Warm Hearts On Frozen Houhai | What’s Up China

By Si Thu Tun

Frozen Shichahai, consisting of the three lakes Qianhai, Xihai and Houhai,
is one of the most popular sites for skating in Beijing.

Whether you want to practice your Flying V or polish your toe pick, Beijing’s ice-skating rinks are the perfect surface for some winter fun.

Found in almost every corner of Beijing, ice rinks form on frozen lakes, ponds and even rivers as soon as the winter hits its peak and the ice becomes thick enough. Refrigerated rinks pop up in December or even earlier.


Growing Popularity

Ice-skating on frozen lakes enjoyed a popularity boost in China after the country won its first Winter Olympics gold medal at the 2002 Winter Olympics in Salt Lake City, U.S. The Chinese government started building ice rinks and snow skiing venues vigorously across the nation specifically after Beijing won the bid for the 2022 Winter Olympics. Even people who live in the southern areas of China where outdoor ice-skating never happens can still enjoy ice skating on indoor rinks.

Recently, a group of journalists from China Report ASEAN  visited Beijing’s Houhai Lake to experience ice skating on one of the city’s most picturesque frozen lakes. Most lakes in Beijing including Houhai Lake are frozen solid throughout the chilly winter season. On popular frozen lakes such as Houhai, more activities than just ice skating are available. Houhai ice rink offers two different sections for various activities: One is for professional ice skaters and ice hockey, and the other serves as a playground for children and elderly people who can enjoy riding ice-bikes or ice sleds that come in different shapes, sizes and materials. Some even push their friends around in wooden school chairs attached to metal runners. The frozen lake also offers an ice-carved slide that frequently elicits screams.

China started participating in earnest in international ice-skating sports after its reform and opening-up in 1978. Before then, China lacked both experienced skating coaches and the necessary equipment for ice skating. Most skaters who took part in international sport events didn’t have the resources to train professionally—they were driven only by unstoppable passion and burning desire. So, China’s earliest ice skaters didn’t achieve any success. However, the years of struggles eventually paid off for the skaters who gained extensive experience from participating in numerous international skating competitions before becoming professional coaches.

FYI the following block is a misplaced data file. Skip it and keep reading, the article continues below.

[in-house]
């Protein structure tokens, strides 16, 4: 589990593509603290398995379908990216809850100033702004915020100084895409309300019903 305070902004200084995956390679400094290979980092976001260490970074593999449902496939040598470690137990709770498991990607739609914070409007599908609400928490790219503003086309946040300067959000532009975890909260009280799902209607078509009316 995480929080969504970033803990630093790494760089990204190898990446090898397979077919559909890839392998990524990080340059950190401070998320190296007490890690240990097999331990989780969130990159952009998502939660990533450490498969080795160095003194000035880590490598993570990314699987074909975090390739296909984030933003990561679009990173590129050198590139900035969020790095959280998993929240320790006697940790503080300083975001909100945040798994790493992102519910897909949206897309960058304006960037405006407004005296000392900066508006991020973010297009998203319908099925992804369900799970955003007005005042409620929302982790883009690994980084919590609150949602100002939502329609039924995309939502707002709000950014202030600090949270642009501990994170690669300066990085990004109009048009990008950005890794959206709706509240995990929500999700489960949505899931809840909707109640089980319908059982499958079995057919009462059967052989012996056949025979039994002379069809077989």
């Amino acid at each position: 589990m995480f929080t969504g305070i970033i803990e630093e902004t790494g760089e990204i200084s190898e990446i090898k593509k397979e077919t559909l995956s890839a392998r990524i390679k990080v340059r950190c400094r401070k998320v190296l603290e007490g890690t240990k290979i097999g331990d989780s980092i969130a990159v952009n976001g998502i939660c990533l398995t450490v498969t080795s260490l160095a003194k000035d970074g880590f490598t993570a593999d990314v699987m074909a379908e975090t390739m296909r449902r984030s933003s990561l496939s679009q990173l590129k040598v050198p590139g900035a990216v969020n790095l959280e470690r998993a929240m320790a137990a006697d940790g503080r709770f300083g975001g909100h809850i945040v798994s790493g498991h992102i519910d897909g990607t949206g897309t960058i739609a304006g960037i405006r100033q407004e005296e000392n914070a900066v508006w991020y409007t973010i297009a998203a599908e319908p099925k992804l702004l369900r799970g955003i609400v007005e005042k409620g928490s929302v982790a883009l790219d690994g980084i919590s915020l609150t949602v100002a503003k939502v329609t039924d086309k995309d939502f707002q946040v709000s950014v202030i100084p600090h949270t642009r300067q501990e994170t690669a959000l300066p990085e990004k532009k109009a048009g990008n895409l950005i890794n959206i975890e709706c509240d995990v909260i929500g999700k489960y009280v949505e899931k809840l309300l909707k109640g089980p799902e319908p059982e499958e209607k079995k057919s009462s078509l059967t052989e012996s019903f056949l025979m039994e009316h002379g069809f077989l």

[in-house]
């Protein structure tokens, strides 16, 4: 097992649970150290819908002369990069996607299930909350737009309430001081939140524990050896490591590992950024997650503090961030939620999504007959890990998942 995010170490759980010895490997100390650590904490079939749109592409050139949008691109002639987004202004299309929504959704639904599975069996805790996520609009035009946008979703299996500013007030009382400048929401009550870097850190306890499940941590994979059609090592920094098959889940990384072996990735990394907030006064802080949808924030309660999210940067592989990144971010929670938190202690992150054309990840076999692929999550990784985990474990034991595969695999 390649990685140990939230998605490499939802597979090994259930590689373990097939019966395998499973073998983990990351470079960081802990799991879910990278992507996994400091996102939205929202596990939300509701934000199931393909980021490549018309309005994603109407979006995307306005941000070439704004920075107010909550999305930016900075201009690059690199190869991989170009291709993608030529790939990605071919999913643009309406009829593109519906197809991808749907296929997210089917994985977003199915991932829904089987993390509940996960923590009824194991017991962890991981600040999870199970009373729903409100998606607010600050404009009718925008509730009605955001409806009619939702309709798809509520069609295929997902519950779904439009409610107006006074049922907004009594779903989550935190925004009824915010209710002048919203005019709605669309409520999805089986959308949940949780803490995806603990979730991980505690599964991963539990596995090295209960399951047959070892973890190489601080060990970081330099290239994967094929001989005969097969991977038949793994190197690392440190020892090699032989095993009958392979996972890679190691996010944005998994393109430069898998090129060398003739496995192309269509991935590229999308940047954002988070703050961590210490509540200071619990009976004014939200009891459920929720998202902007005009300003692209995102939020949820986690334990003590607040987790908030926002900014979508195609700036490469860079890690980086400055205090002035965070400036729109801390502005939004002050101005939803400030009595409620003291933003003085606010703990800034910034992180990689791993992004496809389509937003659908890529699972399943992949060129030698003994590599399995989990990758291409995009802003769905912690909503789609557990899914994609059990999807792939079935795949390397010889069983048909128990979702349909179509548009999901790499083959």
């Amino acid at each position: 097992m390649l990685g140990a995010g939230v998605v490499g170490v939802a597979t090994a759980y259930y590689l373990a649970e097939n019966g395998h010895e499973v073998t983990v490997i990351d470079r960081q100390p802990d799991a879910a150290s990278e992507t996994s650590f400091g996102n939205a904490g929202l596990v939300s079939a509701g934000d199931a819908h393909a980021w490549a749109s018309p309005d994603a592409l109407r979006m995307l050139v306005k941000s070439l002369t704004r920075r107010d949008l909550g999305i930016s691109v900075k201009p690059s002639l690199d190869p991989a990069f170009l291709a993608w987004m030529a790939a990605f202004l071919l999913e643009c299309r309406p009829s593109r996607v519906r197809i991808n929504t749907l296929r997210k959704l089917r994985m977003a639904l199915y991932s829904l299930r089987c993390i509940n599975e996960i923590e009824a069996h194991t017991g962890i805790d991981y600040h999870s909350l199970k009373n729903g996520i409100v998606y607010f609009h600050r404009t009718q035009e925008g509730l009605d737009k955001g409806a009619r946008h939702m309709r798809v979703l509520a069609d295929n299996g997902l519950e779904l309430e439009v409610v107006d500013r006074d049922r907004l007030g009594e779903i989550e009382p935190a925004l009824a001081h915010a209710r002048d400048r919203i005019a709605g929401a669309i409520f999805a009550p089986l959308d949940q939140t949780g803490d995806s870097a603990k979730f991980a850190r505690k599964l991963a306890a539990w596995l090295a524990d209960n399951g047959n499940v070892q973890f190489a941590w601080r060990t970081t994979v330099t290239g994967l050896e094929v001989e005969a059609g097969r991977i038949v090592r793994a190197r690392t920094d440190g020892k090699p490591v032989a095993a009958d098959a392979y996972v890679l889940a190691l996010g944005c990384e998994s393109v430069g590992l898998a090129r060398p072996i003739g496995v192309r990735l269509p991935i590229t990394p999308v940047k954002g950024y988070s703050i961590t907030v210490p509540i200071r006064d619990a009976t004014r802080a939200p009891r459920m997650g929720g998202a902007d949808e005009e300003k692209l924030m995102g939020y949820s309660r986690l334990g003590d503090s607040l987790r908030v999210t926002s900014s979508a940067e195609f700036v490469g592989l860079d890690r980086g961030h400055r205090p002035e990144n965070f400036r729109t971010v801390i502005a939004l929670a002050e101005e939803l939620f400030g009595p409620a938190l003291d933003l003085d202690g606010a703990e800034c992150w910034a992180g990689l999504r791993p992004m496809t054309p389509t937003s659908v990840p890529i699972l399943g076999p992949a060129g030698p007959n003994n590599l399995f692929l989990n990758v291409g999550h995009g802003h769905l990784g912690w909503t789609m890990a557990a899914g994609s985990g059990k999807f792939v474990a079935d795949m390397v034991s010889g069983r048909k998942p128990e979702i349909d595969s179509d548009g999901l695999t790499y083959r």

In Europe, the Dutch are believed to be the earliest iceskaters. By the 13th Century, Dutch people would skate from village to village atop frozen canals during winter time. Later, ice skating spread across the channel to England, and ice skating clubs and artificial ice rinks began to appear. British royals and aristocrats became passionate ice skaters.

During ancient times in China, ice-skating was never considered a sport—it was more like part of military training and martial arts, According to the International Olympic Committee’s website, Manchu warriors were required to master the skill in order to travel 350 kilometers in a single day to meet their enemies. In the mid 17th Century, the early Manchu rulers moved their capital from the far north to Beijing and established the Qing Dynasty (1644-1911). From that time on, ice skating became a traditional sport. Every winter, 200 proficient ice-skaters were selected to perform on the royal frozen lake for the royal family.

Children enjoy
riding ice sleds
with their parent on
frozen Shichahai on
January 1, 2019.


Winter Sports in China

Nowadays, many worldclass ice skating trainers can be found in China, but 40 years ago, the situation was quite different, especially for those braving international events. Before reform and opening-up in China, Chinese ice-skaters practiced outdated skating techniques and the country lacked any indoor skating rink. Skaters at schools had to pour water onto the playground and wait until it froze to have a skating rink. Moreover, they had to wear thick clothes to skate in the cold air. Yao Bin, one of the pioneers of Chinese figure skating and current national coach, recalled in interviews the humiliating experience at the 1980 championship in Germany, where the audience laughed at the Chinese couple’s inferior skating. To add insult to injury, they didn’t have elastic suits like other competitors. Such were some of the bitter experiences for the earliest Chinese ice skaters.

Later, retired athletes began training young generation from what they experienced and witnessed at international competitions. This is a key reason the younger generations can hold their own on worldclass skating rinks that were once dominated by European and American skaters.

Now, Chinese skaters are increasingly visible at the sport’s top international levels. Since China’s reform and opening-up began, the country has won medals in six out of 15 current Winter Olympics sports and changed the face of global figure skating competitions, which evidences that winter sports in China are growing and developing as well as gaining popularity among people.

In the lead up to Beijing’s hosting of the 2022 Winter Olympics, the Chinese government started opening more ice-skating rinks across the country, even in southern regions that never had them before. According to Star2.com, Beijing has selected 18 pilot schools since last year to offer winter sports training during physical education classes. According to Global Times , the number of ice rinks in China will increase from 200 in 2015 to 650 by 2022. Professional Chinese ice-skaters who have participated in international competitions will be able to use those rinks for training.

Copyedited by Tian Yuerong

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